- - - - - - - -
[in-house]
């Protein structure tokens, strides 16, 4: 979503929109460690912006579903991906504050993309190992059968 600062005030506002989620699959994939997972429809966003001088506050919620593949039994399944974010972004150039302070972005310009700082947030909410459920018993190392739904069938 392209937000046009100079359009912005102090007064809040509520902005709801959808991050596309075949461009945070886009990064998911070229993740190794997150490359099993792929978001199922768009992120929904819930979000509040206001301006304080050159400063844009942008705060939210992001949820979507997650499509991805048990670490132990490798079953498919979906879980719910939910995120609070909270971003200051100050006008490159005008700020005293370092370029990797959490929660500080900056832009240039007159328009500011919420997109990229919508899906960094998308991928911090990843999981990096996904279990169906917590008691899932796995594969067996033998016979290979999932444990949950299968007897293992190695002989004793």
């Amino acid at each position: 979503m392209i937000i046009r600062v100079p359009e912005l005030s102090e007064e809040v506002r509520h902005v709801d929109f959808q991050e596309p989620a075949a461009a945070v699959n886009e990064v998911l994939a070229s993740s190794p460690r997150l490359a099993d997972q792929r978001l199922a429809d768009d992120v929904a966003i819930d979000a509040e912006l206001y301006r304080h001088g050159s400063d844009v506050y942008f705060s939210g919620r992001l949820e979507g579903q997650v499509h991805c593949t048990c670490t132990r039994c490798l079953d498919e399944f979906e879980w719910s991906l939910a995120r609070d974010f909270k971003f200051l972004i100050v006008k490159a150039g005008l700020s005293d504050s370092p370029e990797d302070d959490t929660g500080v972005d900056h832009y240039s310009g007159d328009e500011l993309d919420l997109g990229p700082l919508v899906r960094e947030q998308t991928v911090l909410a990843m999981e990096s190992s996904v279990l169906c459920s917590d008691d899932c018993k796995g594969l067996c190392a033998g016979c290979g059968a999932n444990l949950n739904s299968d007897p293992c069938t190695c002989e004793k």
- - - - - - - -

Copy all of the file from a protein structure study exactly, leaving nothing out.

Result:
[in-house]
């Protein structure tokens, strides 16, 4: 979503929109460690912006579903991906504050993309190992059968 600062005030506002989620699959994939997972429809966003001088506050919620593949039994399944974010972004150039302070972005310009700082947030909410459920018993190392739904069938 392209937000046009100079359009912005102090007064809040509520902005709801959808991050596309075949461009945070886009990064998911070229993740190794997150490359099993792929978001199922768009992120929904819930979000509040206001301006304080050159400063844009942008705060939210992001949820979507997650499509991805048990670490132990490798079953498919979906879980719910939910995120609070909270971003200051100050006008490159005008700020005293370092370029990797959490929660500080900056832009240039007159328009500011919420997109990229919508899906960094998308991928911090990843999981990096996904279990169906917590008691899932796995594969067996033998016979290979999932444990949950299968007897293992190695002989004793």
């Amino acid at each position: 979503m392209i937000i046009r600062v100079p359009e912005l005030s102090e007064e809040v506002r509520h902005v709801d929109f959808q991050e596309p989620a075949a461009a945070v699959n886009e990064v998911l994939a070229s993740s190794p460690r997150l490359a099993d997972q792929r978001l199922a429809d768009d992120v929904a966003i819930d979000a509040e912006l206001y301006r304080h001088g050159s400063d844009v506050y942008f705060s939210g919620r992001l949820e979507g579903q997650v499509h991805c593949t048990c670490t132990r039994c490798l079953d498919e399944f979906e879980w719910s991906l939910a995120r609070d974010f909270k971003f200051l972004i100050v006008k490159a150039g005008l700020s005293d504050s370092p370029e990797d302070d959490t929660g500080v972005d900056h832009y240039s310009g007159d328009e500011l993309d919420l997109g990229p700082l919508v899906r960094e947030q998308t991928v911090l909410a990843m999981e990096s190992s996904v279990l169906c459920s917590d008691d899932c018993k796995g594969l067996c190392a033998g016979c290979g059968a999932n444990l949950n739904s299968d007897p293992c069938t190695c002989e004793k």